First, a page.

Tax-free funds do not provide as many options. These funds invest in short-term debt obligations issued by federally tax-exempt entities (municipal securities) and have a lower yield. In some cases, you can purchase tax-free funds that are exempt from both state and local taxes; however, these kinds of exemptions are exceptions rather than the norm.
Calculating Tax-Free Money Market Fund Yields
If you are deciding between tax and tax-free funds, it is important to calculate whether the tax savings created by the tax-free fund will be enough to make its lower yield worthwhile. Taxable funds generally have higher returns—nominally. But if the tax on those returns effectively wipes out the additional return, the more optimal choice is the tax-free fund.
You can't just compare the two funds' yields by themselves. Instead, you need to convert the tax-free yield into an equivalent taxable yield. This can be accomplished with the following equation:
Taxable equivalent yield=(1−marginal tax rate)Tax free yield
For example, let's say you are in the 24% tax bracket and need to choose between a taxable money market fund with a yield of 1.5% and a tax-free fund with a yield of 1.3%. By converting the tax-free yield into a taxable equivalent yield (using the formula above), we get 1.71%:
So, the choice is obvious: The tax-free money market is the way to go because the tax savings provide a better yield. The higher the tax bracket, the better the taxable equivalent yield becomes.
Money Market Fund Risks
No asset comes without caveats. Before you invest in a money market fund, be aware of three areas of concern:
As with regular mutual funds, money market funds have expenses. A fund with a higher-than-average expense ratio is going to eat into relatively low returns.
If you are a long-term investor building a retirement fund, a large position in money market funds is not appropriate. On average, these funds generate income just slightly above the rate of inflation, which is not sufficient to build an adequate nest egg. Instead, money market funds should be used as a portfolio management tool to park money temporarily and/or accumulate funds for an anticipated cash outlay.
Although they are relatively low-risk, money market funds are not entirely risk-free. In 1994, the Community Bankers U.S. Government Money Market Fund of Denver got in trouble when the prices of the derivatives that dominated its portfolio dropped heavily. The Securities and Exchange Commission liquidated the fund, and investors (all institutional) received only $0.94 on the dollar.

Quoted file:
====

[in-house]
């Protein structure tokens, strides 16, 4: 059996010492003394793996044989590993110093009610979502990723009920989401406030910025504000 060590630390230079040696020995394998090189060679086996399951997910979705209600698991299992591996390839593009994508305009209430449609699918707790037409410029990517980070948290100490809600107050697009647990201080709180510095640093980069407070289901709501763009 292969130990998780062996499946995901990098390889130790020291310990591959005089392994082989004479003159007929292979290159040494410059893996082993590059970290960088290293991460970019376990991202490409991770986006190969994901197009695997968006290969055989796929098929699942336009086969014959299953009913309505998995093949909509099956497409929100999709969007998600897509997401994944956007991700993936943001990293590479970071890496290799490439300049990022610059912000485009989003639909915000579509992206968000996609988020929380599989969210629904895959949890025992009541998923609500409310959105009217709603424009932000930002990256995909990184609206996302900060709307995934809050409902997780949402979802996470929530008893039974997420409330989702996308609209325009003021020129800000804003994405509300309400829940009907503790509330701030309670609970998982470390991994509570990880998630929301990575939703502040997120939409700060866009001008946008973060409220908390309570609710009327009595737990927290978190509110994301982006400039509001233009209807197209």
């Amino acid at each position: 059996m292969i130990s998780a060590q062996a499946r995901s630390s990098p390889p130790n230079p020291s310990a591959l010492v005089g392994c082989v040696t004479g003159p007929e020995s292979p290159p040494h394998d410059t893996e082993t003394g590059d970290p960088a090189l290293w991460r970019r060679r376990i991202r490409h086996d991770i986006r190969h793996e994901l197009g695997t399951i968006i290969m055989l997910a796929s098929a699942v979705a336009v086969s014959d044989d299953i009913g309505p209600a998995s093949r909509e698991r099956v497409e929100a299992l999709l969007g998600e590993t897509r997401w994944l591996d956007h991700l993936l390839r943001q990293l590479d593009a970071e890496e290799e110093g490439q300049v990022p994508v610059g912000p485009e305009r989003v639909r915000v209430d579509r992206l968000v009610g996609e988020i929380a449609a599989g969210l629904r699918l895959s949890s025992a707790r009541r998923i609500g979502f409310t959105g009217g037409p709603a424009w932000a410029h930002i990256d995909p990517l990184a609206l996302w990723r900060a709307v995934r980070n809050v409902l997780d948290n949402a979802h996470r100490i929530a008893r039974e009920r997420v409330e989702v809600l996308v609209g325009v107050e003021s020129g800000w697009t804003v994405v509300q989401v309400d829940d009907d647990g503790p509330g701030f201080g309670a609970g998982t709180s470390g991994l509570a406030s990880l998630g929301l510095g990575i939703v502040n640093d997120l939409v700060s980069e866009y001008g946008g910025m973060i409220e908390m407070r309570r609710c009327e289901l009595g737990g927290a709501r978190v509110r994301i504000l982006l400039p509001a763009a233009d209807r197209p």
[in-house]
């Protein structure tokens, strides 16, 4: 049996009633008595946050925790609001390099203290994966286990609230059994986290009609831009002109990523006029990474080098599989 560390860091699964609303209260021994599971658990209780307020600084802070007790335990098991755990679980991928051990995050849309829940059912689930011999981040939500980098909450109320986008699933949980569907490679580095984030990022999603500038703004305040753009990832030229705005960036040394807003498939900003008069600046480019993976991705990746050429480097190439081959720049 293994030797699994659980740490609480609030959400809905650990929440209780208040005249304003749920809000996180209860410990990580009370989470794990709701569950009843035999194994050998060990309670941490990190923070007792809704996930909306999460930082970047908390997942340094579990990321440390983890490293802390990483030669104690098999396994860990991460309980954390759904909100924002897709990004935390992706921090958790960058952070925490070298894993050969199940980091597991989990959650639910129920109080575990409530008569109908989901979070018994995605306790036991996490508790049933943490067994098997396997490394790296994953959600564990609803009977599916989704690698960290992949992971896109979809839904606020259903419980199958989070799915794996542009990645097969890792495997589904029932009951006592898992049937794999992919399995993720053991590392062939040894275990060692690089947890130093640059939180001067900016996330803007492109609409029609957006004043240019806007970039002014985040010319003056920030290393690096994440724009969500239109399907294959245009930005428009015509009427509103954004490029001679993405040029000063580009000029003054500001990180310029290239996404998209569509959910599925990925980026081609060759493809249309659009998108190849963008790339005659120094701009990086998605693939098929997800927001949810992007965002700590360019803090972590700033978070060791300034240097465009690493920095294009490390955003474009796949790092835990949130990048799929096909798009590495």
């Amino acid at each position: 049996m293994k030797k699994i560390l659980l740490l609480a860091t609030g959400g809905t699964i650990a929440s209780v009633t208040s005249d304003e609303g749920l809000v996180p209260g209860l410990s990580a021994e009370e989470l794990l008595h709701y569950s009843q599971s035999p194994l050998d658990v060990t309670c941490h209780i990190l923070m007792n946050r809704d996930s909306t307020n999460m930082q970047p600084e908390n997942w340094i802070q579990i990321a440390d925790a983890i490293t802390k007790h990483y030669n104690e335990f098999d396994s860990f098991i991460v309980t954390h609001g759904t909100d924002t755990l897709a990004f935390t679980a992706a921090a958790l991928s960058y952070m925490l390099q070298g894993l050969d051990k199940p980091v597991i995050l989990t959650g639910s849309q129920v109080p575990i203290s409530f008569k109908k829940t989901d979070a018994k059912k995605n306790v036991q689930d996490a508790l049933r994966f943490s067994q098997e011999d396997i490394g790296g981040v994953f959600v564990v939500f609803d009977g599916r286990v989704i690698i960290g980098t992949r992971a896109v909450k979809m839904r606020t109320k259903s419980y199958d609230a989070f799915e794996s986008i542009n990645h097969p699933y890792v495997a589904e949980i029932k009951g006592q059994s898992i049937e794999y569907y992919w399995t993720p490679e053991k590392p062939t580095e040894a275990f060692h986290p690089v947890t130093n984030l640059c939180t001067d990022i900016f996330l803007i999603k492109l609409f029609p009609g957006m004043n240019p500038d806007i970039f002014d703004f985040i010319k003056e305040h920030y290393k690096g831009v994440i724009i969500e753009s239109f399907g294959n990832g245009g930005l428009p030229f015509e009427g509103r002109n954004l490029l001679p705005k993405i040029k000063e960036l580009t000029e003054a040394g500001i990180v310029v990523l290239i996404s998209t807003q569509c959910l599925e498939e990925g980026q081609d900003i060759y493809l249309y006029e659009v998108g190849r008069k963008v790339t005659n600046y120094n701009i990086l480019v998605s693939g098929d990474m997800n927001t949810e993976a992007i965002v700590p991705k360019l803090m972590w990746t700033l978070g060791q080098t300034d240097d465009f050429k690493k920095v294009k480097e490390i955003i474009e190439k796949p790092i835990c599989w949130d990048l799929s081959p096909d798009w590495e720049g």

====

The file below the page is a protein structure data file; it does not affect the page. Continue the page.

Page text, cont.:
In a more recent case, the Reserve Primary Fund failed in September 2008. The prestigious fund held hundreds of millions in short-term loans to Lehman Brothers and, when that investment firm went bankrupt, a wave of panicked selling ensued among Reserve's own investors. The fund's share price dropped to $.97; unable to meet redemptions, Reserve ultimately was forced to fold. To avoid an industry meltdown, the U.S. Treasury had to step in and guarantee other money market funds.
This so-called "breaking the buck"—when a money market fund's net asset value (NAV) falls below the traditional $1 level it's supposed to maintain, leading to the fund's liquidation—is admittedly a remote possibility. (Community Bankers and Reserve Primary are the only two recorded failures in the history of money market funds, going back to 1983.) But it's a reminder that every investment carries some risk, even conservative ones.
The Bottom Line
Whether you decide to use money market funds as an investment vehicle or as a temporary place to stash money while waiting for the right security to buy, make sure you know as much as possible about a particular fund, its characteristics, its investment strategy, and how its expenses compare to comparable vehicles. Money market funds are often touted as the same as cash. They're not. No investment is—nor would you want it to be.